Armenian Culture - Architecture
The mountainous landscape of the country defined the lines of its architecture. Powerfully and monumentally, like the mountains surrounding them, stand the monuments of medieval architecture. The stony soil, the jags of surrounding ridges and the outlines of architectural monuments merge into a uniform image.
The traditional architecture of Armenia is reflected in temple architecture of churches, monasteries and so forth. The early Middle Age architecture (5 th – 6 th centuries) is represented, basically, by basilicas. A basilica is a structure of rectangular shape divided, as a rule, into three parts by rows of columns; the central part towers over the others. In the end of the 6 th – 7 th centuries appeared Greek-cross and central-domed samples of temple architecture. The symmetrical cross-shaped facade of a temple was decorated with the side arches and crowned by a huge dome visible from distant corners of the temple. Later the temple shapes changed; simple and strict church structures become more elegant and complex. The shapes were improved; new elements such as domical drum were added. But in whole, traditional temple structures possess common basic features.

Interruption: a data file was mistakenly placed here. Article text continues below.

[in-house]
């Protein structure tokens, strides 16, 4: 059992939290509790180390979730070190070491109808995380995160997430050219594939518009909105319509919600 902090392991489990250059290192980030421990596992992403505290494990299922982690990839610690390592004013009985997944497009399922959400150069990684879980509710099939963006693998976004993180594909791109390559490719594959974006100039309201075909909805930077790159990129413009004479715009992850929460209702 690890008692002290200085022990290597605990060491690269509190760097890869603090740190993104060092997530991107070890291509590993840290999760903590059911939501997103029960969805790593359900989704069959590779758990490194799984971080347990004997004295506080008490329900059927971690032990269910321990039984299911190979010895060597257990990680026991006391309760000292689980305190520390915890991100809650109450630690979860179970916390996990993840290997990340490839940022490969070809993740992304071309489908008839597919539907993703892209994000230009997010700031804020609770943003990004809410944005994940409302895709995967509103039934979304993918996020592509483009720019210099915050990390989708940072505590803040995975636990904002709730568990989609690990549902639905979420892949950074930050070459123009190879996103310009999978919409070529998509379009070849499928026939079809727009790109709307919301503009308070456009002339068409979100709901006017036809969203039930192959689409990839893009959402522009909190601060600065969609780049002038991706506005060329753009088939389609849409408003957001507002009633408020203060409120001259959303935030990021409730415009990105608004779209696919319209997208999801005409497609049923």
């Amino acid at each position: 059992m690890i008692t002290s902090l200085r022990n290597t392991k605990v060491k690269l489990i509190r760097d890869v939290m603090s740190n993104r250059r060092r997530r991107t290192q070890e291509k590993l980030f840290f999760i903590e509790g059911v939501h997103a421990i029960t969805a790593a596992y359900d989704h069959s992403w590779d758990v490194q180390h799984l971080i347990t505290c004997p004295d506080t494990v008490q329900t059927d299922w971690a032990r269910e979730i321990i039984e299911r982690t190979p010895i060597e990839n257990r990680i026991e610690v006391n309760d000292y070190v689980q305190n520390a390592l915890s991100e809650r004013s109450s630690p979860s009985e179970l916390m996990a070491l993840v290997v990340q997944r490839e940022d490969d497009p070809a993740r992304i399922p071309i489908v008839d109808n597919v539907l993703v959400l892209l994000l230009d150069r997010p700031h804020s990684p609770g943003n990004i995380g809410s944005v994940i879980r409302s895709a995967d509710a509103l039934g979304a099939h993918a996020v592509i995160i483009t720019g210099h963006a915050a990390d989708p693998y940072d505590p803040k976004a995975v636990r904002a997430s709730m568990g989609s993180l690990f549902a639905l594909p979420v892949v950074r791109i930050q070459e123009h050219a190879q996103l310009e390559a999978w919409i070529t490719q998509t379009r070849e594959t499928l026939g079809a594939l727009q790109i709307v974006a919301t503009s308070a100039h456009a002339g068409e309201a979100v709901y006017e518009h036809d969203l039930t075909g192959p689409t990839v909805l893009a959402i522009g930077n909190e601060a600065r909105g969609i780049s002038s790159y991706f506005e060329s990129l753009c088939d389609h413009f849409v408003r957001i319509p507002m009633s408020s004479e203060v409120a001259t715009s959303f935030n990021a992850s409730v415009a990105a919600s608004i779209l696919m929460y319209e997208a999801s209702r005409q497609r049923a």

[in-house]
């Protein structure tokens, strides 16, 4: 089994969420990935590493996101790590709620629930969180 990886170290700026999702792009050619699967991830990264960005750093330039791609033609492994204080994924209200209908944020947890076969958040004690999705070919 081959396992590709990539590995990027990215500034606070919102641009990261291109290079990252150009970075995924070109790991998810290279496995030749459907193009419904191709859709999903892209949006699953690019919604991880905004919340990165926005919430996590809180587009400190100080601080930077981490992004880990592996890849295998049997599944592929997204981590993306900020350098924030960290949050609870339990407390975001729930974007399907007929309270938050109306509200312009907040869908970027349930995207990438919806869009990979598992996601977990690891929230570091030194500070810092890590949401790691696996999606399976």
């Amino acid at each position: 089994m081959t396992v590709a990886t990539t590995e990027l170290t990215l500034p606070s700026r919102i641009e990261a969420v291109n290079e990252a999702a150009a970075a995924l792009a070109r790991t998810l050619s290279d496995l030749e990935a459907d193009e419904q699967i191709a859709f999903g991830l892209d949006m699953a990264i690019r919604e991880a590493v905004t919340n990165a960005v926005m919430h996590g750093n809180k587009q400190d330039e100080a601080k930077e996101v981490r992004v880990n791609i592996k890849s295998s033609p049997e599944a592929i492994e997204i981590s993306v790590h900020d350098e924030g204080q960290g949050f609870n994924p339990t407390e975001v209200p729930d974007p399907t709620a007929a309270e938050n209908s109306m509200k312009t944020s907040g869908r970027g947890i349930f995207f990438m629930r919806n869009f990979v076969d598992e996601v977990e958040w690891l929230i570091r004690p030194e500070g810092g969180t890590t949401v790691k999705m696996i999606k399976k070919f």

Monastic complex is a special type of temple architecture. It consisted of a number of elements – a temple, chapels, belfries, household buildings - refectory, library, vestry etc. The complex was often surrounded by a wall with adjacent dwelling houses. A little church was sometimes erected above the main gate. The first monasteries originated in the 7 th century; the 12 th century saw the prosperity period of their construction.
There are a lot of feudal castles across Armenia – fortresses, palaces, castles, caravanserais and bridges. Armenia is often referred to as “the open-air museum”. The magnificent Hellenistic structure Garni, the Sun Temple (3 rd – 2 nd BC), domed Echmiadzin temple (4 th century), Zvartnotz (7 th century), and the medieval jewel – Gegard (4 th – 13 th centuries) are known all over the world.